_{f}values. Furthermore, the comparison of the experimental K

_{f}coefficients with those calculated according to previous relationships, emphasises again the importance of considering not only UTS for new PM tool steels, as in the past, but also ductility and toughness, in order to correctly assess their fatigue behaviour in the presence of notches. It is worth noting that the Neuber relationship (4) cannot be applied to the K890 steel since for high UTS it yields K

_{f}> K

_{t}, while Peterson and Heywood relationships overestimate the fatigue notch sensitivity of the K890 by about 30%. As shown in Table 5, K

_{f}values for K890 can be, alternatively, more accurately predicted by the relationship (10) developed by Hu and Cao [70] for low notch sensitivity materials, which considers the deformation and strain hardening behaviour of the material rather than the UTS.

_{f}values comparable with steels for structural applications [68,70], it is possible to infer that it could provide a viable option for the production of high performance components, even those with complex geometries, such as camshafts or crankshafts.

## 5. Conclusions

- The K890-II treatment improved tensile strength without decreasing elongation to failure, probably thanks to both a finer and more homogeneous carbide distribution into the martensite matrix and a decrease in martensite carbon supersaturation.
- Nanoindentation tests confirmed the tensile test data. The K890-II increased Indentation Hardness and indentation work compared to K890-I, which resulted in a reduction in microcracking tendency.
- Compared to the K-890-I treatment, the simultaneous higher strength, ductility and toughness induced by the K890-II treatment led to an increased fatigue strength for both the unnotched and notched specimens. Fatigue strength of the K890-II samples was about 15% and 25% higher for unnotched and notched samples, respectively, in comparison with the K890-I treatment.
- Fracture surface analyses showed that in unnotched specimens the cracks mainly originate from internal inclusions, showing a classical fish-eye morphology, while in the notched ones the cracks mainly develop from the surface.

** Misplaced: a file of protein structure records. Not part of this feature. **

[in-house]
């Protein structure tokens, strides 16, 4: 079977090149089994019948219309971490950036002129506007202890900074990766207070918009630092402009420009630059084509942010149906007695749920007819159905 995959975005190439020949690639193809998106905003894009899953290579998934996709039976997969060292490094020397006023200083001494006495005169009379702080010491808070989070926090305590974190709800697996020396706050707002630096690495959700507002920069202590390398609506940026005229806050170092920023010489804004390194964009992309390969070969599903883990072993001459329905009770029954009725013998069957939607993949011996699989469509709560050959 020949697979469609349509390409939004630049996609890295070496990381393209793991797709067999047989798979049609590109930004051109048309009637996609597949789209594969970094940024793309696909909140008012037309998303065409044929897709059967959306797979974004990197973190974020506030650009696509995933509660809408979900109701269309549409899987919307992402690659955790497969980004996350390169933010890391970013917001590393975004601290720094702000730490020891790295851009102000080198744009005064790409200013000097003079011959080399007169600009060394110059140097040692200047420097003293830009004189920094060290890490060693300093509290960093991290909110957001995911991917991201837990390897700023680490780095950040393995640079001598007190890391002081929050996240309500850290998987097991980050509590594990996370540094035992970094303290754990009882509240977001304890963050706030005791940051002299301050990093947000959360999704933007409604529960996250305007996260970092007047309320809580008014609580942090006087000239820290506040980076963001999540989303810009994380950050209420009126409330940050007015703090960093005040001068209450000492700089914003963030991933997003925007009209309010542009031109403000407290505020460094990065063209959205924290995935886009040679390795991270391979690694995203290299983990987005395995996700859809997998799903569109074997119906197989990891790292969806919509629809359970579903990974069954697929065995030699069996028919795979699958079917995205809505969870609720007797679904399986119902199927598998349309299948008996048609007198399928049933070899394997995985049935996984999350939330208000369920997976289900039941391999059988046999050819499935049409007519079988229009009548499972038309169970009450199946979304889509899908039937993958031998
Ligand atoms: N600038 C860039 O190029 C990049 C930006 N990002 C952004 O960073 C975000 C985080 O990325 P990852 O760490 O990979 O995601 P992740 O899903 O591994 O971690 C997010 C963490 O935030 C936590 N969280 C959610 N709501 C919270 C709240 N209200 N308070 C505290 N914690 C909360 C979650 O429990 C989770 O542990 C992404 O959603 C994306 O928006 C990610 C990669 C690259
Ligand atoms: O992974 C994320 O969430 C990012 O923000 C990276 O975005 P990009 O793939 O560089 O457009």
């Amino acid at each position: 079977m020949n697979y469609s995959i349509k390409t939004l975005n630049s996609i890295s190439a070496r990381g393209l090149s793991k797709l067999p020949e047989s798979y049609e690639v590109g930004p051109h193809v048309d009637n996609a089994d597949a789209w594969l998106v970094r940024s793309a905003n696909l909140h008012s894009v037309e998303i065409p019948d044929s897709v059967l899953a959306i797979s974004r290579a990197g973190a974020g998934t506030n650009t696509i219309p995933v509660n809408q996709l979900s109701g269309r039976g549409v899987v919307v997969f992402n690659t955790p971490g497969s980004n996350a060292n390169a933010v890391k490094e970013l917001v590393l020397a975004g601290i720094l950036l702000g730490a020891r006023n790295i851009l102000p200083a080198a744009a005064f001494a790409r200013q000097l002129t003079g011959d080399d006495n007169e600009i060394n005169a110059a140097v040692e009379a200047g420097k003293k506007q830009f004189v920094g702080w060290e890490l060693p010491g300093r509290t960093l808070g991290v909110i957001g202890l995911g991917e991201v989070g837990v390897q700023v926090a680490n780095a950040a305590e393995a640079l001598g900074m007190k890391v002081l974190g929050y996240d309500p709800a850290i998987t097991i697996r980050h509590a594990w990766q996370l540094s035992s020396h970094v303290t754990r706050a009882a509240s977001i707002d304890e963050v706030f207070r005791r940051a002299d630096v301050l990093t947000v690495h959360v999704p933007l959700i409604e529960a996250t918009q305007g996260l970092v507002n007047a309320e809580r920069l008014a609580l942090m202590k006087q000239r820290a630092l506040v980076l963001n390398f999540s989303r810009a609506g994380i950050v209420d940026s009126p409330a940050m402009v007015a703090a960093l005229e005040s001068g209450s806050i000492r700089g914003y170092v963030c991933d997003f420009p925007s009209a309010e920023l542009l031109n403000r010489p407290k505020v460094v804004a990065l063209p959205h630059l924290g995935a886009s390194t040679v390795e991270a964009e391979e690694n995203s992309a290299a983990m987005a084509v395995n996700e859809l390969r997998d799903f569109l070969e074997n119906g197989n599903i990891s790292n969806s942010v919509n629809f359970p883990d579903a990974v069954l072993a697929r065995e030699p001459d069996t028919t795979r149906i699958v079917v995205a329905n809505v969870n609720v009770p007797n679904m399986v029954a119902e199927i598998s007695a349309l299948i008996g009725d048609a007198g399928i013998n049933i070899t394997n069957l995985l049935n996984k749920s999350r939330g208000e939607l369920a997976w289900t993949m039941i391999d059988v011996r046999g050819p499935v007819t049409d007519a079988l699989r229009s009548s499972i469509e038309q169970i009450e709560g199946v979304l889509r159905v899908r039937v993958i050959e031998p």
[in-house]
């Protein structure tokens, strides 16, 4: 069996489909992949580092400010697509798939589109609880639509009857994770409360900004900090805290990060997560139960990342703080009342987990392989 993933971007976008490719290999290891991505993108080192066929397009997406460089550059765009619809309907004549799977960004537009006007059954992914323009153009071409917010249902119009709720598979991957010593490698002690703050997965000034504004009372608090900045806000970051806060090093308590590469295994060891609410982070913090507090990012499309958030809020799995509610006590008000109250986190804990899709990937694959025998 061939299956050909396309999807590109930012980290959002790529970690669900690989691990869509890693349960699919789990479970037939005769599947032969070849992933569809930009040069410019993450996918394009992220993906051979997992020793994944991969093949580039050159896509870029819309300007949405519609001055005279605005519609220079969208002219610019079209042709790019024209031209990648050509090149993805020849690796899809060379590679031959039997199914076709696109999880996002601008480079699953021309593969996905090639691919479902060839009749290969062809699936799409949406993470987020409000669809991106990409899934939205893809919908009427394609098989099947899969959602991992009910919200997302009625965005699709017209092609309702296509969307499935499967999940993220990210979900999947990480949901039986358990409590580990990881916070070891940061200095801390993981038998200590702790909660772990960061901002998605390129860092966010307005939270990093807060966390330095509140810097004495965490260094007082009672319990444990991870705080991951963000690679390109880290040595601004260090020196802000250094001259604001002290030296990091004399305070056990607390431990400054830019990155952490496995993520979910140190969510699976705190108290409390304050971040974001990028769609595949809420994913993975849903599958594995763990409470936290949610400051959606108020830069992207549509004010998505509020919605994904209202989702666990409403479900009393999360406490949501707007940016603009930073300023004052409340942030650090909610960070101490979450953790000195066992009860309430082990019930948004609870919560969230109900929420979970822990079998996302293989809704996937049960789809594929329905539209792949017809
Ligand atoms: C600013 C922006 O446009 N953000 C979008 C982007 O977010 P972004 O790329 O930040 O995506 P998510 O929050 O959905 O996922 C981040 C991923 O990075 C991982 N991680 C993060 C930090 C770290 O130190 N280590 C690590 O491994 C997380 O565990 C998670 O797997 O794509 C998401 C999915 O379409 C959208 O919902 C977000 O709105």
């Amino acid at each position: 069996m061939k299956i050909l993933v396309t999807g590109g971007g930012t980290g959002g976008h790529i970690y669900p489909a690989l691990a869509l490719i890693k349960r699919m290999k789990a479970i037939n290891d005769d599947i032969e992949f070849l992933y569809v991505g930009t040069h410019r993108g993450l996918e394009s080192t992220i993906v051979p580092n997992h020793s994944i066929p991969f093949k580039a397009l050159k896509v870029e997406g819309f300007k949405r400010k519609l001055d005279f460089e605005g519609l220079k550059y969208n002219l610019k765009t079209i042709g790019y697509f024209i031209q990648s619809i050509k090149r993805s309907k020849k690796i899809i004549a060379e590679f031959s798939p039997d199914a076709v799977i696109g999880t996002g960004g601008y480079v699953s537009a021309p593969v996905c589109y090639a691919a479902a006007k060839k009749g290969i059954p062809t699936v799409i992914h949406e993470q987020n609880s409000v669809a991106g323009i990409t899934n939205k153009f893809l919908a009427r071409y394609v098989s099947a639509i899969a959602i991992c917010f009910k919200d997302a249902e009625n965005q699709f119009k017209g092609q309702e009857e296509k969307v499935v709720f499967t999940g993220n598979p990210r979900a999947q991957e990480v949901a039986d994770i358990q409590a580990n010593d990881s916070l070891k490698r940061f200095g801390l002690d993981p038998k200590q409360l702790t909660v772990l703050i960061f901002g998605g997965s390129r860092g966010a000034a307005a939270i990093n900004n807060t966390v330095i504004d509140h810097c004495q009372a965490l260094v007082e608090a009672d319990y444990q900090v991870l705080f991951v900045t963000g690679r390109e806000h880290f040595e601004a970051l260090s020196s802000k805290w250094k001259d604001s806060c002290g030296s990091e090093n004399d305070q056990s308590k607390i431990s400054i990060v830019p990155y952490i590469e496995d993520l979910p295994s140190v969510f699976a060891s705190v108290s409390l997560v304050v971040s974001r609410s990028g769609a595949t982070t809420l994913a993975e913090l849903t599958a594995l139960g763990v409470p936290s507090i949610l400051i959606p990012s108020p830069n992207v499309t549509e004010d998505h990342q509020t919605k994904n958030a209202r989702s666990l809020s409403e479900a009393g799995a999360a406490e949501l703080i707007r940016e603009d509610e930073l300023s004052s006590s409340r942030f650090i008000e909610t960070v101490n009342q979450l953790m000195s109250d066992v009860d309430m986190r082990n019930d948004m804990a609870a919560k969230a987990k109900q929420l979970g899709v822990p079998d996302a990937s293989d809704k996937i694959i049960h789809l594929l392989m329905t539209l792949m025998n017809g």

- This present work demonstrates that the fatigue notch factor K
_{f}of the K890 tool steel, after optimized heat treatment, is comparable with that of high strength steels. This makes K890 steel an highly attractive material for the production of high performance mechanical components, such as crankshafts.

## Author Contributions

## Funding

## Institutional Review Board Statement

## Informed Consent Statement

## Data Availability Statement

## Acknowledgments

## Conflicts of Interest

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**Figure 2.**Shape and dimensions (mm) of the rotating bending fatigue test specimens: (

**a**) unnotched and (

**b**) notched (in this figure the commas has been used as decimal sign).

**Figure 3.**Optical micrographs of K890 Microclean steel after: (

**a**) conventional K890-I and (

**b**) K890-II heat treatment.

**Figure 4.**SEM-BSE representative micrographs of sample treated according to K890-I (

**a**) and K890-II (

**b**).

**Figure 5.**Representative SEM-BSE micrograph of the K890-II treated steel with MC carbides along grain boundaries and M6C carbides inside grains. The light grey carbides, M6C type, are Mo and W rich, while the dark grey carbides MC type are V rich.

**Figure 6.**Gaussian distribution of carbides size in K890-I and K890-II specimens. K890-II presents smaller carbides size (peak value) and a more homogeneous (amplitude) carbide distribution.

**Figure 7.**XRD patterns of samples subjected to K890-I and K890-II treatments. The amount of retained austenite is lower than the detection threshold of the equipment for both heat treatments; therefore, no peaks related to the γ phase can be observed.

**Figure 8.**Comparison of stress-elongation curves of the K890 steel subjected to K890-I and K890-II heat treatments.

**Figure 10.**Gaussian distribution of HI (

**a**) and Wt (

**b**). In both graphs, the peak corresponds to the mean value and the curve amplitude to the standard deviation.

**Figure 11.**Representative images of the surface finishing of the notches for the (